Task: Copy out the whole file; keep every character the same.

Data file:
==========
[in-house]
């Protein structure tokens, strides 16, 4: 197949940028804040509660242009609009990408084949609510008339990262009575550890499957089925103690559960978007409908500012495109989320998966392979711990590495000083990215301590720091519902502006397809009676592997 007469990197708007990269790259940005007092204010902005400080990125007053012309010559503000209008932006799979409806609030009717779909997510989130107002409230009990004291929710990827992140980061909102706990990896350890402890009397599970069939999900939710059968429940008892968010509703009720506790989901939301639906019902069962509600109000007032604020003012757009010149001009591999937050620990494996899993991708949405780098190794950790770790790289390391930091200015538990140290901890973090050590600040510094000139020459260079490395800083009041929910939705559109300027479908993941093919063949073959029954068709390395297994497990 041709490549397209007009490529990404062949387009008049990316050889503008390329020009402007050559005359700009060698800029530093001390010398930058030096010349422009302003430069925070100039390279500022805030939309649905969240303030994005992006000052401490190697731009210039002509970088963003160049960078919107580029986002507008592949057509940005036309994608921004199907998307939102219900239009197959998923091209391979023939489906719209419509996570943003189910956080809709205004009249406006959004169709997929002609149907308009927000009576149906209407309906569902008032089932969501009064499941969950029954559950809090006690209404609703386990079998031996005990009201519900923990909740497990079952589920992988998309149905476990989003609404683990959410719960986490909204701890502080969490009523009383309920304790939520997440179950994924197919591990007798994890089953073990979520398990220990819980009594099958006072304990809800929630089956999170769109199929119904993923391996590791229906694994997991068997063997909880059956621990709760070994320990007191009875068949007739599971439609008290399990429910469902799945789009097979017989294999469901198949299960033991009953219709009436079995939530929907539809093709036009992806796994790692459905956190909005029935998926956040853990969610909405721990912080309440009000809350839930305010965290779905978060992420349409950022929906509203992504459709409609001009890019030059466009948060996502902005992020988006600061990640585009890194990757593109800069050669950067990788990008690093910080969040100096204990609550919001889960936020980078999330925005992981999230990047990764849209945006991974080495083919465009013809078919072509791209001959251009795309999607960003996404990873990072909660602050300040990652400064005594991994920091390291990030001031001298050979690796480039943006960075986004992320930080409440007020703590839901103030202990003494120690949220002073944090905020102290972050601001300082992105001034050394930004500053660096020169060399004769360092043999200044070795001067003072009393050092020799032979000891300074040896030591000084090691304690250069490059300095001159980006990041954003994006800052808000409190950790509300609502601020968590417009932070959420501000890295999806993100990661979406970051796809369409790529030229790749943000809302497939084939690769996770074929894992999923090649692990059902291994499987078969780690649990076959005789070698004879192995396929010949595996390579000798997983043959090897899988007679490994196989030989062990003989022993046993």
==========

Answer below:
[in-house]
């Protein structure tokens, strides 16, 4: 197949940028804040509660242009609009990408084949609510008339990262009575550890499957089925103690559960978007409908500012495109989320998966392979711990590495000083990215301590720091519902502006397809009676592997 007469990197708007990269790259940005007092204010902005400080990125007053012309010559503000209008932006799979409806609030009717779909997510989130107002409230009990004291929710990827992140980061909102706990990896350890402890009397599970069939999900939710059968429940008892968010509703009720506790989901939301639906019902069962509600109000007032604020003012757009010149001009591999937050620990494996899993991708949405780098190794950790770790790289390391930091200015538990140290901890973090050590600040510094000139020459260079490395800083009041929910939705559109300027479908993941093919063949073959029954068709390395297994497990 041709490549397209007009490529990404062949387009008049990316050889503008390329020009402007050559005359700009060698800029530093001390010398930058030096010349422009302003430069925070100039390279500022805030939309649905969240303030994005992006000052401490190697731009210039002509970088963003160049960078919107580029986002507008592949057509940005036309994608921004199907998307939102219900239009197959998923091209391979023939489906719209419509996570943003189910956080809709205004009249406006959004169709997929002609149907308009927000009576149906209407309906569902008032089932969501009064499941969950029954559950809090006690209404609703386990079998031996005990009201519900923990909740497990079952589920992988998309149905476990989003609404683990959410719960986490909204701890502080969490009523009383309920304790939520997440179950994924197919591990007798994890089953073990979520398990220990819980009594099958006072304990809800929630089956999170769109199929119904993923391996590791229906694994997991068997063997909880059956621990709760070994320990007191009875068949007739599971439609008290399990429910469902799945789009097979017989294999469901198949299960033991009953219709009436079995939530929907539809093709036009992806796994790692459905956190909005029935998926956040853990969610909405721990912080309440009000809350839930305010965290779905978060992420349409950022929906509203992504459709409609001009890019030059466009948060996502902005992020988006600061990640585009890194990757593109800069050669950067990788990008690093910080969040100096204990609550919001889960936020980078999330925005992981999230990047990764849209945006991974080495083919465009013809078919072509791209001959251009795309999607960003996404990873990072909660602050300040990652400064005594991994920091390291990030001031001298050979690796480039943006960075986004992320930080409440007020703590839901103030202990003494120690949220002073944090905020102290972050601001300082992105001034050394930004500053660096020169060399004769360092043999200044070795001067003072009393050092020799032979000891300074040896030591000084090691304690250069490059300095001159980006990041954003994006800052808000409190950790509300609502601020968590417009932070959420501000890295999806993100990661979406970051796809369409790529030229790749943000809302497939084939690769996770074929894992999923090649692990059902291994499987078969780690649990076959005789070698004879192995396929010949595996390579000798997983043959090897899988007679490994196989030989062990003989022993046993």